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| 2 minutes read

A high-wire balancing act? Technology advancements vs environmental impact

Two of the ‘big ticket’ items on many corporate agendas currently are leveraging technology advancements such as Gen AI alongside environmental responsibility and an aspiration for net zero. But are these aspirations paradoxical and if so, what can we do to minimize impacts?

Artificial Intelligence (AI) is hailed as a game-changer but beneath its transformative potential, lies a pressing concern: its environmental impact. The development, maintenance, and disposal of AI technology all come with a carbon footprint.

I asked Copilot, Microsoft's conversational chat interface - How does AI advancements impact the environment?

It gave me both sides of the argument:

Negative Environmental Impact of AI:

  • Energy Consumption: The rapid growth of AI, especially generative AI systems, has led to increased energy consumption. For instance, ChatGPT, created by OpenAI, already consumes as much energy as 33,000 homes.
  • Water Usage: Generative AI systems require substantial amounts of fresh water for cooling their processors and generating electricity. Data centers supporting large AI models can strain local water resources significantly.
  • Electronic Waste: At the end of their lifecycle, AI technologies contribute to electronic waste, containing hazardous materials that can pollute the environment.

Positive Role of AI in Addressing Climate Change:

  • Predictive Models: AI systems can predict weather patterns, track icebergs, and identify pollution sources, aiding climate research and disaster management.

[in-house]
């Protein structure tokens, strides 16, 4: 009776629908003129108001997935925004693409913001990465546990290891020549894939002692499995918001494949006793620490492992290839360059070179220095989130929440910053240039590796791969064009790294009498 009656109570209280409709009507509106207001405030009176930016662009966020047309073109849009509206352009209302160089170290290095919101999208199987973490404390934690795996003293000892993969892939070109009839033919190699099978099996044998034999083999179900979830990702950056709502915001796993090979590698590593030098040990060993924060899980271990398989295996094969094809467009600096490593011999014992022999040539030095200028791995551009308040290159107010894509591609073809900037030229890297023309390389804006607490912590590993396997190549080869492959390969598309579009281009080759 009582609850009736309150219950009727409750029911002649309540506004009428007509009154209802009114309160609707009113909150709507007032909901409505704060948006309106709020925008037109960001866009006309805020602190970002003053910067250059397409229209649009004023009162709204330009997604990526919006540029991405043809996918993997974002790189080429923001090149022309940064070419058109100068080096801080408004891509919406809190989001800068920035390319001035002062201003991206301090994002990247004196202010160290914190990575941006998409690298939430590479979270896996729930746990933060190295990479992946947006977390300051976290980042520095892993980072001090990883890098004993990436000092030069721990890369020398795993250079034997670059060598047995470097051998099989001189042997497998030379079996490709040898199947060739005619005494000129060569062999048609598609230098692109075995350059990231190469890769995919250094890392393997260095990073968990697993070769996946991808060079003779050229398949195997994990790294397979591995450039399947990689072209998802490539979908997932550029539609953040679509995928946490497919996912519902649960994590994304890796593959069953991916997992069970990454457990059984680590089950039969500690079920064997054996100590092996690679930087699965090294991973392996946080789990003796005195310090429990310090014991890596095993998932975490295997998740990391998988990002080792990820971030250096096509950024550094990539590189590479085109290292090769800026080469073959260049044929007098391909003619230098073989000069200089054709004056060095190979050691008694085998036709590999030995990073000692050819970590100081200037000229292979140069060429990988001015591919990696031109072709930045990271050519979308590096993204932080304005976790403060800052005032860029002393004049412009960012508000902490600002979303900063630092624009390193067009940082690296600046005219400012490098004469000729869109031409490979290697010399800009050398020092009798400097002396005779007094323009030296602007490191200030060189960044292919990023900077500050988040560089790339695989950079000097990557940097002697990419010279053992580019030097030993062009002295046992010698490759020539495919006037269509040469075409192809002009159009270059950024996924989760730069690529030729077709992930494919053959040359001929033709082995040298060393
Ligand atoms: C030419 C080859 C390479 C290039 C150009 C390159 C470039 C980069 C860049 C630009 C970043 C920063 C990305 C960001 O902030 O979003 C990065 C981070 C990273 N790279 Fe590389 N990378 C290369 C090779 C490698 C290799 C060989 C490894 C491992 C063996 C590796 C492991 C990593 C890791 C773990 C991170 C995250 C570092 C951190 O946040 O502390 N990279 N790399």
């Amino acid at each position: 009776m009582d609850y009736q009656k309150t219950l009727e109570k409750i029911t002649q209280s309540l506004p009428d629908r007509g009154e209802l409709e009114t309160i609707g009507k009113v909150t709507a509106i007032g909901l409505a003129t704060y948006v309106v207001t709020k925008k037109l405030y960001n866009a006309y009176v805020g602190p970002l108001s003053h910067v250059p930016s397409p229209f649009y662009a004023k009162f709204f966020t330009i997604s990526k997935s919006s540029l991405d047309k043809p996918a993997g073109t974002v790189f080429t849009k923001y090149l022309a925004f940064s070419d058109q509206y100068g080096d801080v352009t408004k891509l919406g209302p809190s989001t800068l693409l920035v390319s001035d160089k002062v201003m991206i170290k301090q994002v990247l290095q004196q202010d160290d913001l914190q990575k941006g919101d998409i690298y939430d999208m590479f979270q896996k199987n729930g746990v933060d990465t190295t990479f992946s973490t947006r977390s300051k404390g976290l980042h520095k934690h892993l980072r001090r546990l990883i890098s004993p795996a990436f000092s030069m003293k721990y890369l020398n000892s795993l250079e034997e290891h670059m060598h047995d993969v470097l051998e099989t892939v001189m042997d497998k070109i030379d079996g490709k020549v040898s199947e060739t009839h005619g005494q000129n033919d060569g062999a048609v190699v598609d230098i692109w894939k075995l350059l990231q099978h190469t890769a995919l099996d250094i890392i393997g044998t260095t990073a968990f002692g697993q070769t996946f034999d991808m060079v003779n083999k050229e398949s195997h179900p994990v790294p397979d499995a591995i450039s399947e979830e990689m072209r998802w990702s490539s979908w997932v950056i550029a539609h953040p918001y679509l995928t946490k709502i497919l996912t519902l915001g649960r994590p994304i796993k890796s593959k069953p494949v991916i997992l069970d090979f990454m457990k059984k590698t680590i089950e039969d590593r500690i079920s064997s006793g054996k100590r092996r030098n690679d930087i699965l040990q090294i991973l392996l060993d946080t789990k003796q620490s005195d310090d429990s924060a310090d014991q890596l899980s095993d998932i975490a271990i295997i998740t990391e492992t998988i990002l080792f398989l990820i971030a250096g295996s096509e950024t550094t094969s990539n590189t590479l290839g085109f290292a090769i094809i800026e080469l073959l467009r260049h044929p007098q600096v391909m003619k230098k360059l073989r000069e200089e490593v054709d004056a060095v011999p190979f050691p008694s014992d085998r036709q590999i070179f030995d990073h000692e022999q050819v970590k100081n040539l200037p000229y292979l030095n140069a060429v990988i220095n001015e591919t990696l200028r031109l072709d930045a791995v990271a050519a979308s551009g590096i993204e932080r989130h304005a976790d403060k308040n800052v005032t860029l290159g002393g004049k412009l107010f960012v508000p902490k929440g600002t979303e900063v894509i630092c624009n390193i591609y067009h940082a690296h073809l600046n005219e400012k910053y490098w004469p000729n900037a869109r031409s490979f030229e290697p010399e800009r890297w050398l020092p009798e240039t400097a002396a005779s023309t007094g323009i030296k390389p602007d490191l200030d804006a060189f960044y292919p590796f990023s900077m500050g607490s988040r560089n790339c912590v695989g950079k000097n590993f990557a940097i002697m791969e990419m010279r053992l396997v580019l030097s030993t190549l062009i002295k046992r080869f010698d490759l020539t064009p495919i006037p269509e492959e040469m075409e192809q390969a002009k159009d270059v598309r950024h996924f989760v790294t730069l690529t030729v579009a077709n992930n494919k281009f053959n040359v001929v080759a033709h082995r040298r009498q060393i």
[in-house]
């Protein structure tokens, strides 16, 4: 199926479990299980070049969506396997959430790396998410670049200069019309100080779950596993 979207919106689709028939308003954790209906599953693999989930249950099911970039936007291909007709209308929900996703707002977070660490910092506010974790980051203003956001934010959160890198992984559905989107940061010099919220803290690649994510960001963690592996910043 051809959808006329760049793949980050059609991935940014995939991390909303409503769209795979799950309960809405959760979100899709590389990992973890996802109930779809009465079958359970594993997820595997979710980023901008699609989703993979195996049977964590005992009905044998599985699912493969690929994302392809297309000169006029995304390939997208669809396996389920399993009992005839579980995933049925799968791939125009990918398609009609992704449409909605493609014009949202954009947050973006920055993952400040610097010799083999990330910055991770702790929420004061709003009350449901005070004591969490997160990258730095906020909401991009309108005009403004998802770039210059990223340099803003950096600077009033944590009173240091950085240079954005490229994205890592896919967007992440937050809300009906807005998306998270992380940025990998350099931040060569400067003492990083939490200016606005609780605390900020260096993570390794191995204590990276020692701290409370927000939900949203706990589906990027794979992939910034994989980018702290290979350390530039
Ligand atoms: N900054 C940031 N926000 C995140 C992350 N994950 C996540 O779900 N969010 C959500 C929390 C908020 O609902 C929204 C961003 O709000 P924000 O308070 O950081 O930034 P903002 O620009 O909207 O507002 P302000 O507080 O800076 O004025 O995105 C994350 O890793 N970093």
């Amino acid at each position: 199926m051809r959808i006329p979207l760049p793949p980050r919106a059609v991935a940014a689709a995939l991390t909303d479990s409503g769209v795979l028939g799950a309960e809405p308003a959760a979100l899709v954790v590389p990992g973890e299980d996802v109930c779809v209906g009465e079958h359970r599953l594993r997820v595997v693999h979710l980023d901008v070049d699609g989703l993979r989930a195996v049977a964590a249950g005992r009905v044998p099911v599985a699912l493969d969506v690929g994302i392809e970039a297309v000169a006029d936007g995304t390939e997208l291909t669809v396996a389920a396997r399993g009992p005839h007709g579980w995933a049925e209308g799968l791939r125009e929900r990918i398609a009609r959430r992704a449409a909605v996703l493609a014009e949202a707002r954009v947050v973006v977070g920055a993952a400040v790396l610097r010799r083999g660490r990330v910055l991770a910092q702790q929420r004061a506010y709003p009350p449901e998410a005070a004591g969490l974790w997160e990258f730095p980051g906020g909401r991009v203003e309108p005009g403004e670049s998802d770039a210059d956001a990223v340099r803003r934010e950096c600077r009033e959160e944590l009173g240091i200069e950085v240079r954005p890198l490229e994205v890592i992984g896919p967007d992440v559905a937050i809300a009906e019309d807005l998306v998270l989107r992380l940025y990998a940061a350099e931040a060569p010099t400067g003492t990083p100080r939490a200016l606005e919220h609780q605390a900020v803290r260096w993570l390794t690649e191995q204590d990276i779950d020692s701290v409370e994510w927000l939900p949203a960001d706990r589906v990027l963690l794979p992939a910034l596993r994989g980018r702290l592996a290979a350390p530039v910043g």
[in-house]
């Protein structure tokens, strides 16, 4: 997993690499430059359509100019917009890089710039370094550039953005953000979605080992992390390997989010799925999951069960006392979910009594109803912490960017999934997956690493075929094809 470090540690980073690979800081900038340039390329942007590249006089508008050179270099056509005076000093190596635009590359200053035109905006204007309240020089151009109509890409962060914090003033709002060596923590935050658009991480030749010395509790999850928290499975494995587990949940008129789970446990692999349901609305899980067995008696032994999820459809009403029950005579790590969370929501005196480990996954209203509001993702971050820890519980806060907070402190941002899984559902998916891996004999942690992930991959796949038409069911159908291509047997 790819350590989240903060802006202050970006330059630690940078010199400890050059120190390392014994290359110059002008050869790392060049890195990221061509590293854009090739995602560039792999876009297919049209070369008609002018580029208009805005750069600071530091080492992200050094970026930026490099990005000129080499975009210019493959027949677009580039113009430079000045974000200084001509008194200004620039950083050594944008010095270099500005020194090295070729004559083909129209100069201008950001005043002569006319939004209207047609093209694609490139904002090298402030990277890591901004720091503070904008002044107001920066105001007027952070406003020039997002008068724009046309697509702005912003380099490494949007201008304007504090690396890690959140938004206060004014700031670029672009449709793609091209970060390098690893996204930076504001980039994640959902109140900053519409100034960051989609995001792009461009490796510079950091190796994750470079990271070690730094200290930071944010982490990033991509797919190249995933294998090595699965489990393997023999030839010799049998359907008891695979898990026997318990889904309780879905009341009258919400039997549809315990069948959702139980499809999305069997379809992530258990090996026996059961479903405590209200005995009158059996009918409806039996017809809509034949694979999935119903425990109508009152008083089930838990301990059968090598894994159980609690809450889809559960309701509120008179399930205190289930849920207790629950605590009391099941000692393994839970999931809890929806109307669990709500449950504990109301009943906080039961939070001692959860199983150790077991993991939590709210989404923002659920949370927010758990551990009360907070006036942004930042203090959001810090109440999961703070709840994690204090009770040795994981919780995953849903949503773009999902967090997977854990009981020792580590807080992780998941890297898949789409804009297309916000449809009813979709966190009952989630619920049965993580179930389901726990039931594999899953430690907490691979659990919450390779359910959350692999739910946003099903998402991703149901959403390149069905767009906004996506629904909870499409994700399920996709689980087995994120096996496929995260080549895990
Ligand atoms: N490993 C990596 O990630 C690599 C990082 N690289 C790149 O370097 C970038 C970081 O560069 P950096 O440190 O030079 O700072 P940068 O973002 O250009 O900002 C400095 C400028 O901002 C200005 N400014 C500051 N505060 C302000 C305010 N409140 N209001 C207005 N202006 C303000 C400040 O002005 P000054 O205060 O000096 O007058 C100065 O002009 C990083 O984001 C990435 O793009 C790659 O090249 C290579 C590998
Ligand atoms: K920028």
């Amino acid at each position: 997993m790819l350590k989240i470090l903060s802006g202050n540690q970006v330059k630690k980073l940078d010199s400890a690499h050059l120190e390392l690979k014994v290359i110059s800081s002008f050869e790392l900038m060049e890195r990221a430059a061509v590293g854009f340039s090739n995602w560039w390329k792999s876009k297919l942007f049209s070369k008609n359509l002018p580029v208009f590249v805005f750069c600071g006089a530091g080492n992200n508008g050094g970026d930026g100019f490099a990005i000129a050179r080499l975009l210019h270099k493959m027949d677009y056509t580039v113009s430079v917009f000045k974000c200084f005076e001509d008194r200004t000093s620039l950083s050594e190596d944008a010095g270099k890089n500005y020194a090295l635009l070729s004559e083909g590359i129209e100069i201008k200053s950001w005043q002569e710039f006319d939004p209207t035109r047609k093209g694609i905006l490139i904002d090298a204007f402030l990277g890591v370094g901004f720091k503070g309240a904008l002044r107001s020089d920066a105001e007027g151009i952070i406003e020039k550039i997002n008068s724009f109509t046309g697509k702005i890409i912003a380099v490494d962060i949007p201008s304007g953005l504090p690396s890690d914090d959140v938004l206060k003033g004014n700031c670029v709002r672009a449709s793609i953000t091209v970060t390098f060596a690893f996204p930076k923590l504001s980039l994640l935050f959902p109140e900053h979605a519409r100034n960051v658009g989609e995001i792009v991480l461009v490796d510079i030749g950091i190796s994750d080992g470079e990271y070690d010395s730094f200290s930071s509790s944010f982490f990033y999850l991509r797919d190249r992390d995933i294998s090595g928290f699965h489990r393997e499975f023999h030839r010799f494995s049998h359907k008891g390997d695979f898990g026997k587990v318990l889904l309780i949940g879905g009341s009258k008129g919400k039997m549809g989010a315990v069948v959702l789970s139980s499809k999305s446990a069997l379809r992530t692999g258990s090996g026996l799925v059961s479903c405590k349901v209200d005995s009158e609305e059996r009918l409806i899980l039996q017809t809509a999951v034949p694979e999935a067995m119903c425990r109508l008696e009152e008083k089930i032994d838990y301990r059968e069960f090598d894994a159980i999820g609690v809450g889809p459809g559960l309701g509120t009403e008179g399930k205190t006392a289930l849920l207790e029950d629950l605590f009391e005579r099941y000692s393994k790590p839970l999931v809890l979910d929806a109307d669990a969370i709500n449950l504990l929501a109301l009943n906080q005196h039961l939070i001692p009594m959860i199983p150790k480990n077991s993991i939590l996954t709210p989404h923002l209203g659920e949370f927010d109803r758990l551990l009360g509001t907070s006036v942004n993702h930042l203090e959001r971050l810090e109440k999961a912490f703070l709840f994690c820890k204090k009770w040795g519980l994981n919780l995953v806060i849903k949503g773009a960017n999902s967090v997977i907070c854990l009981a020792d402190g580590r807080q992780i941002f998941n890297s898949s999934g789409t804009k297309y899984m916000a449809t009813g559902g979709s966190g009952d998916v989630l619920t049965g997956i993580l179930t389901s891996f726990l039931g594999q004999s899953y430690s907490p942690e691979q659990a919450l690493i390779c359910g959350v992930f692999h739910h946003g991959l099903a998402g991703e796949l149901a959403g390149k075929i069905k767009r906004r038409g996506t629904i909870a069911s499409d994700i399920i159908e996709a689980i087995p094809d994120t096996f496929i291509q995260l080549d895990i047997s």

• Agriculture Optimization: AI helps improve agriculture practices, optimize resource allocation, and reduce environmental impact.
  • Environmental Governance: By assisting research and promoting effective environmental governance, AI can contribute to solving environmental challenges.

Earth.Org comments that other concerns are functions such as automated advertising which may result in greater consumption as well as increasing waste in certain sectors, such as the e-commerce industry, which has normalized the rapid and frequent delivery of goods; or the rising use of AI in agriculture which could result in the overuse of pesticides and fertilizers, contaminating the soil and water, and harming biodiversity.

Behind the scenes of AI’s brilliance lies an energy-intensive process with a staggering carbon footprint.

Training of AI models can produce about 626,000 pounds of carbon dioxide, or the equivalent of around 300 round-trip flights between New York and San Francisco – nearly 5 times the lifetime emissions of the average car.

Therefore, as businesses focus not only on their technical landscape but their EVP and Environmental reputation, they must also consider building sustainable practices and make educated decisions by considering the potential environmental effects of AI adoption. Such actions as prioritizing energy efficiency, designing more sustainable models, and rethinking data center practices.

Copilot concludes: Balancing AI’s potential with ecological responsibility is crucial for a sustainable future.


artificial intelligence, digitial & technology sector, energy & renewables, hr tech, innovation